Borghi e Sestieri Giostra Cavalleresca di Sulmona

Stems of the seven Borghi and Sestieri of the Giostra Cavalleresca di Sulmona


The 7 neighbourhoods are: Sestiere Porta Japasseri, Borgo San Panfilo, Sestiere Porta Bonomini, Sestiere Porta Manaresca, Borgo Santa Maria della Tomba, Porta Sestiere Porta Filiamabili and Borgo Pacentrano. Each neighbourhood has its own livery and flag, drummers, trumpeters, flag throwers, ‘noble’ men and ladies, captain, knight and of course a horse. As you walk around town you can clearly see the confines of each neighbourhood as the flags on the buildings denote a particular affiliation. Needless to say there is intense rivalry amongst the different neighbourhoods and you will see residents proudly wearing their colours throughout the Giostra season.

The two riders in each race gallop around the track as quickly as possible following a figure of 8 and try to hook rings of different sizes with their lances at the two mid-points. Points are awarded for the value of the rings collected, and the speed of the round, with a winner declared on for each heat. There are three judges who take up strategic positions on the race track to ensure that the race is conducted fairly. 

Fabrizio Vitucci Giostra di Sulmona

ph @Associazione Giostra Cavalleresca di Sulmona

 As part of the ‘show’ there is usually a display of flag throwing, dancing, music or birds of prey.

A limited range of refreshments including bottled water and snacks are available to buy in the stadium but you can also leave your seats for a short period if you need to for whatever reason. Handy if you have small children in your party.

After each competition there will be a number of neighbourhood parties around town and you are welcome to join in if you would like to. You’ll find rows of shared tables in the small piazzas where you can sit and eat arrosticini and chips, pizza or burgers washed down with plastic cups of wine or beer – all for a very reasonable price. You usually queue up to pay in advance and are then given a small ticket to exchange at the relevant food stand. Each party will also have a DJ or live band providing musical entertainment until after midnight.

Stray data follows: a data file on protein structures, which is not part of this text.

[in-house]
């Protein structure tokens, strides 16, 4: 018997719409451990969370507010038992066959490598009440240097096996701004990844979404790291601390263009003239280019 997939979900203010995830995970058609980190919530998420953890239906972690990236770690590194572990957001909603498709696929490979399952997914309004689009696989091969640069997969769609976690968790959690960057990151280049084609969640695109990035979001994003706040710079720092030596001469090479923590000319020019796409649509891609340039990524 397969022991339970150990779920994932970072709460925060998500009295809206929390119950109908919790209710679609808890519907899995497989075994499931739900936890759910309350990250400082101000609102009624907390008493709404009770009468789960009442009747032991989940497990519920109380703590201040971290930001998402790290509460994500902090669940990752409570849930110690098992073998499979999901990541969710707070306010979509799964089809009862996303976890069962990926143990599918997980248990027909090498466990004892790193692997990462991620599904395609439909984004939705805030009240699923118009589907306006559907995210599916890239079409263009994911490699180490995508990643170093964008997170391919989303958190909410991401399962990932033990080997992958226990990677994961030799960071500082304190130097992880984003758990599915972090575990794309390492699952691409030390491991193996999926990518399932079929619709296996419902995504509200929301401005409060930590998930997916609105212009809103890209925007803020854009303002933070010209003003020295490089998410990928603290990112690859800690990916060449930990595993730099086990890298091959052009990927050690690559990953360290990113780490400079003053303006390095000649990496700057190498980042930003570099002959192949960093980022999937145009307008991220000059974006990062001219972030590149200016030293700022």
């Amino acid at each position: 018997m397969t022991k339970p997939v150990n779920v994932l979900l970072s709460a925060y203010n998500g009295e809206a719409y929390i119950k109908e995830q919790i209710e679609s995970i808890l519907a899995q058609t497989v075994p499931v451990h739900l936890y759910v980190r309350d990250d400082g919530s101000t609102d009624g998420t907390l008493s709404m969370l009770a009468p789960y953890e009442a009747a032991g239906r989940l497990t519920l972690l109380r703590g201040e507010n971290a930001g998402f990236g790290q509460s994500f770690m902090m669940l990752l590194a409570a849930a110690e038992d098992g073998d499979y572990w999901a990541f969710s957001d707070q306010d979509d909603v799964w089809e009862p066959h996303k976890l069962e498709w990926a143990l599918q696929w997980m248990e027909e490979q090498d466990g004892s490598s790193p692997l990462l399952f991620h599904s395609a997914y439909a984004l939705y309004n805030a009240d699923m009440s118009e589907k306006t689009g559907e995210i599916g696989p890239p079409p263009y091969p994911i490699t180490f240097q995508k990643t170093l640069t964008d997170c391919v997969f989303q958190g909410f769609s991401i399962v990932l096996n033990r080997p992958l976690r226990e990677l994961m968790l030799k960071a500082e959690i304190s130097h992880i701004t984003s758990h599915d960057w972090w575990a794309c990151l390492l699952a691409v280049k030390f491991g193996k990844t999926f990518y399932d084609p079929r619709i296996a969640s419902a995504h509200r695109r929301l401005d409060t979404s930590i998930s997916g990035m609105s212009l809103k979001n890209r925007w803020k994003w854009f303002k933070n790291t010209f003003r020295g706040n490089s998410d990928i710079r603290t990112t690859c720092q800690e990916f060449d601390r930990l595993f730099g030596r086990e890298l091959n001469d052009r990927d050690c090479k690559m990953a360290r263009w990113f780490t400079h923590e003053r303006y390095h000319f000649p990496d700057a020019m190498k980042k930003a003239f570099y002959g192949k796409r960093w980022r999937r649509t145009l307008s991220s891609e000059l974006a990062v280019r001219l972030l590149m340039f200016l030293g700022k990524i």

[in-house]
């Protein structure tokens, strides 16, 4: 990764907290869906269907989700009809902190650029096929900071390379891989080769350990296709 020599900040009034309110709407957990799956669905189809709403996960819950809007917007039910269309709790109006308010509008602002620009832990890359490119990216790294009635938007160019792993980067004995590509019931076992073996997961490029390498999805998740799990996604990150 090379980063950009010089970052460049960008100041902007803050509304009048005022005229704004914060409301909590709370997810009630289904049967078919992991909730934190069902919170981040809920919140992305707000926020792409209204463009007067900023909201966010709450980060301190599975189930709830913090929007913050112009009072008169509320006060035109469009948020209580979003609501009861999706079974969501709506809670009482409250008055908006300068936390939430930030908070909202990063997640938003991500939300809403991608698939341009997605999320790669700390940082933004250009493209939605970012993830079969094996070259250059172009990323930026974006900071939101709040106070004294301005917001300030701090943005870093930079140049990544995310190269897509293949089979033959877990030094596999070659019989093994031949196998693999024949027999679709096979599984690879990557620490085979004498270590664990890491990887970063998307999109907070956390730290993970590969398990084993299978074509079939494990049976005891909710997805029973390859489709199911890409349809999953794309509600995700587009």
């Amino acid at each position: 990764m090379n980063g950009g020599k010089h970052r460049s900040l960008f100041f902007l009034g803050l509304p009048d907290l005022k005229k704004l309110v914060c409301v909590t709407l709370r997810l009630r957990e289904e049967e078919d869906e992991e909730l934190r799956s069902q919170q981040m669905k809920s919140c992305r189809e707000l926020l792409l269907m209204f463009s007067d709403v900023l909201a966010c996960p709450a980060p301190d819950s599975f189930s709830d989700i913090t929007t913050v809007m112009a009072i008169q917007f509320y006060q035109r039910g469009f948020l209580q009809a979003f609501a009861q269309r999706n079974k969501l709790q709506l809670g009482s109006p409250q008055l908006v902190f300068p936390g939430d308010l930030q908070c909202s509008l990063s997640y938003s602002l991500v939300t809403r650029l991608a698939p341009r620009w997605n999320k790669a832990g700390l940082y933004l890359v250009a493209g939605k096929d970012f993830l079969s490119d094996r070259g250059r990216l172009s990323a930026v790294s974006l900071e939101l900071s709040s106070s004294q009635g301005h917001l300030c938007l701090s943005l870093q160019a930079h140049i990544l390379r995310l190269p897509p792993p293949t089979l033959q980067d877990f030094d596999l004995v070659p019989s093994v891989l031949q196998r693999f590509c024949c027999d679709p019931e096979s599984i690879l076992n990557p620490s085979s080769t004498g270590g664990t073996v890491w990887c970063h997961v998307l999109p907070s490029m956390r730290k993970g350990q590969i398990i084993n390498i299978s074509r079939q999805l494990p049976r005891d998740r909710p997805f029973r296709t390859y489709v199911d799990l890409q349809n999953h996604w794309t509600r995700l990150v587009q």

Visitors arriving by car should park in one of the car parks just outside the centre of Sulmona – see our parking guide in the Sulmona Wiki.  

Note that for this period the regular Wednesday and Saturday market moves to a new location, usually to the large car park at the end of Viale Togliatti in the new section of the city.


About The Author

Written and curated by bi-lingual partnership Katy Gorman and Susanna Iraci, Welcome To Sulmona is the first born and remains the best-loved child of their marketing & communications consultancy ‘Quid Novi'. They enjoy researching and creating copy for their own website alongside that of the other many guest authors. More often than not Katy is ‘words’ and Susanna ‘pictures’. Katy Gorman: Ex-pat Anglo-American, Quid Novi wordsmith, English teacher & resident of Sulmona since 2009. Susanna Iraci: Marchigiana, Quid Novi visual designer & photographer - also resident of Sulmona since 2009.